I know there are high tech, jewel studded, or cute colorful practical row counters and stitch markers out there but there are no stories behind them. Nothing is quite the same in generating conversations and sometimes even warming your heart with that satisfying feeling than all things homemade regardless of the quality of said item. For the environmentally conscious people as I try to be, reusing/recycling otherwise wasted materials has even further significance. Since I don’t venture outside of my immediate neighborhood much and also have been raised to avoid the shopping habit of buying things I don’t necessarily need, creating clutter, I get plenty of chances for homemade “experiments” if I can manage to scrounge up all the required materials at home.
When I first started knitting, row counter was not even a concept… didn’t know such a thing existed. I finished knitting scarves, socks, hats, even sweaters without ever needing one. As I progressed to larger, more complicated patterns though, the desire to use it arose. The main benefit would be efficiency, saving time. I could put a project down and come back any time, and it could be months, later knowing exactly what point to pick up without reviewing or counting the pattern all over again. Not surprisingly, a person who didn’t go out much, such as moi, would not find stitch markers and row counters at the few stores she frequented. Luckily the internet is such a huge resource for information that I learned many materials can be used or put together to substitute as a marker / counter. So…..
Enough talk and let’s look at the darn homemade row counter already! It’s light weight and hangs right on the project, bright and colorful, and easy to read. It works so well for me, I thought it would be fun to share it with people. All it took was some leftover wires and beads that came with my kids’ rock painting kits. Here are the step by step pictures. It cannot be easier and would be a fun project for kids too.
Cut a 5-6″ wire. Twist it around a pen along the middle of the wire to form a loop. Put the number of beads you need through one end. I put in 10 beads to keep track of multiples of up to 10-row repeating patterns. To keep track of total number of rows knitted on a larger project, make more counters with bigger beads, each denoting 5, 10, or more rows per bead, to use together with the first counter.
Close the loop by twisting the ends of the wire together. Make sure the cut ends are twisted to the inside of the loop to avoid snagging the yarn when you hang the counter on the needle. I have never had a problem with this wire maybe because of the plastic coating.
Done! Use a permanent marker ( I used black) to make a mark near the bottom on one side of the loop as the side counting the completed rows (see figure 3). If you don’t do this, later you won’t be able to tell right away without re-examining your project and the pattern which side is telling you how many rows you have done.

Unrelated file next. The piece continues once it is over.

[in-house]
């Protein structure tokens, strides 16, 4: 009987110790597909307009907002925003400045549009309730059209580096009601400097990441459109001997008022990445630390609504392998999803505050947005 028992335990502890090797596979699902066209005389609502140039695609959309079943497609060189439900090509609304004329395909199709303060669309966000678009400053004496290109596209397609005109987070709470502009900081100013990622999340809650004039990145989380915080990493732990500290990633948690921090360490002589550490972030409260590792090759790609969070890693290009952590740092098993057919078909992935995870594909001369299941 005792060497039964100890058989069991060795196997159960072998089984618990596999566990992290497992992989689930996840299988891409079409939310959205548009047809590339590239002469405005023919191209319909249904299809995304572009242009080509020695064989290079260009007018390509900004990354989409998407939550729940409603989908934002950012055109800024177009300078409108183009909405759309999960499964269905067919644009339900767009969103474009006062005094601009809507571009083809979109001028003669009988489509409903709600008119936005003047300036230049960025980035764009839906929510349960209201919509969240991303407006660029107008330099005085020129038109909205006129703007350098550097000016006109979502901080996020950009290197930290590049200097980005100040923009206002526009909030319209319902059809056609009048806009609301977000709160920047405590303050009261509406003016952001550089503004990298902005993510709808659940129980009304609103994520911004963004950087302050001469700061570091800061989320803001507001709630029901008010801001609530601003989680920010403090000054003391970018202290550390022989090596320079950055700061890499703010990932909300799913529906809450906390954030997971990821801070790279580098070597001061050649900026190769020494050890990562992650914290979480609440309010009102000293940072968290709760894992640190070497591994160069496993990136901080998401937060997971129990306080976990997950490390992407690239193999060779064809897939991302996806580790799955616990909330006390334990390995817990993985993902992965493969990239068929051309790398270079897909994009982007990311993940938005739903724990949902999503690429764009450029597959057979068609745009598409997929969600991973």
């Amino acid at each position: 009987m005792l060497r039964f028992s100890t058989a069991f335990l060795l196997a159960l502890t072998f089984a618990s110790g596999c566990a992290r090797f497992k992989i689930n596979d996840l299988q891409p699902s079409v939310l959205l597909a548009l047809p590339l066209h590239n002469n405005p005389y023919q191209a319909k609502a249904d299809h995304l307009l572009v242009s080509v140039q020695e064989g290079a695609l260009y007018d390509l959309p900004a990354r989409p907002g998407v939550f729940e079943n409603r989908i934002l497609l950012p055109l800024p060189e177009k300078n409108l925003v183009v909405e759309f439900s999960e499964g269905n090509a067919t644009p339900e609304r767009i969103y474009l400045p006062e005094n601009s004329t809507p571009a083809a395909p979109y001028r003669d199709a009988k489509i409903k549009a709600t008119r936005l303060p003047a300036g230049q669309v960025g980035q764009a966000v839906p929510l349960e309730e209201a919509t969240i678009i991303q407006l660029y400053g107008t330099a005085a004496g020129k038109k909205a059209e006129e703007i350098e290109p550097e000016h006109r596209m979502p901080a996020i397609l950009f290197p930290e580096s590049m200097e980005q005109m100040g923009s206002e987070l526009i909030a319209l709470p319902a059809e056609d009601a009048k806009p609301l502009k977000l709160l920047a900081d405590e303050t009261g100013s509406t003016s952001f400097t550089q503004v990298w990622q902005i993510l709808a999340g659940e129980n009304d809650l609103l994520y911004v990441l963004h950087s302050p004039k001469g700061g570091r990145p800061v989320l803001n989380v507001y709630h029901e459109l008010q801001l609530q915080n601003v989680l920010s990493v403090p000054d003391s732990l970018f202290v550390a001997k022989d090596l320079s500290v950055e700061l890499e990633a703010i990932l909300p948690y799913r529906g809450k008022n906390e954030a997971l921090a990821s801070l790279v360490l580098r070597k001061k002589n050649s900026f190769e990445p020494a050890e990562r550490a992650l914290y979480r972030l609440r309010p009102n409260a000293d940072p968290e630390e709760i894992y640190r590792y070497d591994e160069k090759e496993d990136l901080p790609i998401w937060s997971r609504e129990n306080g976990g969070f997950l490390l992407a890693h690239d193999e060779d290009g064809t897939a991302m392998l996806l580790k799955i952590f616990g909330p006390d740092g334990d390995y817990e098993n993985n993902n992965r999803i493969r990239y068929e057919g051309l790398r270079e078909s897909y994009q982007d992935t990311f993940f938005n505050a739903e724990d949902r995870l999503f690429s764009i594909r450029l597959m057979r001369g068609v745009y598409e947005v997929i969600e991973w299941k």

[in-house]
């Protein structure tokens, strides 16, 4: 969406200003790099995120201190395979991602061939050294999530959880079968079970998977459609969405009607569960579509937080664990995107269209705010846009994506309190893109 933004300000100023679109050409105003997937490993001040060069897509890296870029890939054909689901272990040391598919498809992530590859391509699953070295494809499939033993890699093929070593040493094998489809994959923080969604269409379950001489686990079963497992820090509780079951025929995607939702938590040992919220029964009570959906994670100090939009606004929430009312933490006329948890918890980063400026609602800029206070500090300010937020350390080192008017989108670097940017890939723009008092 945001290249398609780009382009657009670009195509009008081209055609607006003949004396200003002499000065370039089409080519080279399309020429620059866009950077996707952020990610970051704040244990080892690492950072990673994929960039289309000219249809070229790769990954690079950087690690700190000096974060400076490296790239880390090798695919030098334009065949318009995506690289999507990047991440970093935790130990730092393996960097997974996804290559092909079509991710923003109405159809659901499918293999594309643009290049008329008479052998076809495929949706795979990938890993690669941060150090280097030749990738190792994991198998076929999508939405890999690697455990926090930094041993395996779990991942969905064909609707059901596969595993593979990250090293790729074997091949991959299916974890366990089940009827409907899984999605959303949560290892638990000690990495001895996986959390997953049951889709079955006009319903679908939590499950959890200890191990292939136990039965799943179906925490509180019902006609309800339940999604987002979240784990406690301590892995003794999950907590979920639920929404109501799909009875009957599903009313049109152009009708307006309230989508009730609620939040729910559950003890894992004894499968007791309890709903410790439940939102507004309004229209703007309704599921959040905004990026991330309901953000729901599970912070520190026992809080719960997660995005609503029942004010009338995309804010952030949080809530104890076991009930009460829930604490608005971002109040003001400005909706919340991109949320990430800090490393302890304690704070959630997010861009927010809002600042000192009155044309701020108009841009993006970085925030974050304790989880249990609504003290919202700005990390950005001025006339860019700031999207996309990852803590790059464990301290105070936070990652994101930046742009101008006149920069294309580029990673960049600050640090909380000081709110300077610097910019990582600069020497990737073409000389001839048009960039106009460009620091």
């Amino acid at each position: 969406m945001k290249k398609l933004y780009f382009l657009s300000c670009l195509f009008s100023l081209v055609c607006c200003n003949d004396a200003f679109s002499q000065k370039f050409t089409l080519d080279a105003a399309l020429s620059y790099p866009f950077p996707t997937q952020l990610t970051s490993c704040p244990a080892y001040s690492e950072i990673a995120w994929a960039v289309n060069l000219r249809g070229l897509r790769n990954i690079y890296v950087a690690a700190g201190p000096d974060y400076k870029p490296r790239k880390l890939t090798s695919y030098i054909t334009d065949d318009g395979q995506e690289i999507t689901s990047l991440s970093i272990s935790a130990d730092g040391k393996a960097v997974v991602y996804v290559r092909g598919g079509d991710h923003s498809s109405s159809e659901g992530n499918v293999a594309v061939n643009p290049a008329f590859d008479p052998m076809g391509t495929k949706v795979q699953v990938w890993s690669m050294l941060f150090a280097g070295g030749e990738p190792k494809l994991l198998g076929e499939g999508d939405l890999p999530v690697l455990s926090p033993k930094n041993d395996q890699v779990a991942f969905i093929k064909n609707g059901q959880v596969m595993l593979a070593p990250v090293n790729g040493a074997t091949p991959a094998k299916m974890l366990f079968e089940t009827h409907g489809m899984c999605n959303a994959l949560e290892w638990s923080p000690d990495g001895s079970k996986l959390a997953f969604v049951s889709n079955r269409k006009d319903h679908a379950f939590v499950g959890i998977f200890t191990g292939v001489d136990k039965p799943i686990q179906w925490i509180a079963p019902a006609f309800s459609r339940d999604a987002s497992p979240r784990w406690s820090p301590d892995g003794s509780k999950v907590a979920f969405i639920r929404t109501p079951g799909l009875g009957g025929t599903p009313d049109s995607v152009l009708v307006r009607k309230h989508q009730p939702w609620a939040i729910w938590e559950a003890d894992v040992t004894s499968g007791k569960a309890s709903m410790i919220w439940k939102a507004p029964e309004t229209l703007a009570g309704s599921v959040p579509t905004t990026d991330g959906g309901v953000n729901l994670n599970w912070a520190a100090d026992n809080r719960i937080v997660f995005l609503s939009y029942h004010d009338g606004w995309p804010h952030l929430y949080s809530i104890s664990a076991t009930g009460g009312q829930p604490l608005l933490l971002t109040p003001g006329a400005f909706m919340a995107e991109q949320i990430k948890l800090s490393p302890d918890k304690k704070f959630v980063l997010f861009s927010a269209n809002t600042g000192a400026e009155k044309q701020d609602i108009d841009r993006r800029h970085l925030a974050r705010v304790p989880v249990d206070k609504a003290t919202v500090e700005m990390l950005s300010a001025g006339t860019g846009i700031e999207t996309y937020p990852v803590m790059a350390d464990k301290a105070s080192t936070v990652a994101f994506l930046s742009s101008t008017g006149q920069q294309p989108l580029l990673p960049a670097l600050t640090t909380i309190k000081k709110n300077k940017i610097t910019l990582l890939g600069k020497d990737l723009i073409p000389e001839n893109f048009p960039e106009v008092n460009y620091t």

How to use:
I usually place the counter, which can be used as a stitch marker at the same time when needed, onto the needle when I work up to the middle of the row, sliding one bead over to the marked side of the counter indicating row 1. When you come upon the counter again as the knitting progresses, take the counter and slide one more bead over to the marked side to indicate one more row completed. Then slip the counter as if it were a yarn stitch, or as you would for a stitch marker, onto the right needle and continue knitting. In figure 4, I have completed the second row of a lace pattern that repeats over 8 rows. In this case, I wouldn’t be sliding over all 10 beads before repeating from row 1 again.
By using two counters side by side, one counting by 1 bead = 1 row and the other 1 bead = 10 rows for example, one can keep track of over 100 rows, if one ever needs to. A even more helpful use for me is when I need to cast on projects with over 100, 200, or more stitches. Just slip on the counters as markers at whatever intervals that are convenient as you cast on (for me, usually after every 50 stitches or so using 1 bead as 10 stitches) and there would be no need to double check the number of stitches all the way back from stitch 1. Let’s say one of your little ones is calling you to the bathroom to help her wipe after #2, in the middle of casting on 144 stitches. No problem. Just go ahead and finish that important duty then come back to your needle and recount from the last counter you placed. The counters can be taken out when row 1 is being worked on.
Many other small items around the house can also be used as stitch markers. Figure 4 above includes dangling earring parts ( blue boy and pink girl figurings) that I don’t wear anymore doubling as stitch markers now. Small o-ring is another example of improvised stitch marker. I am sure there are a lot of creative people out there doing the same thing. I hope they comment and share what kinds of interesting materials they have used to aid their knitting.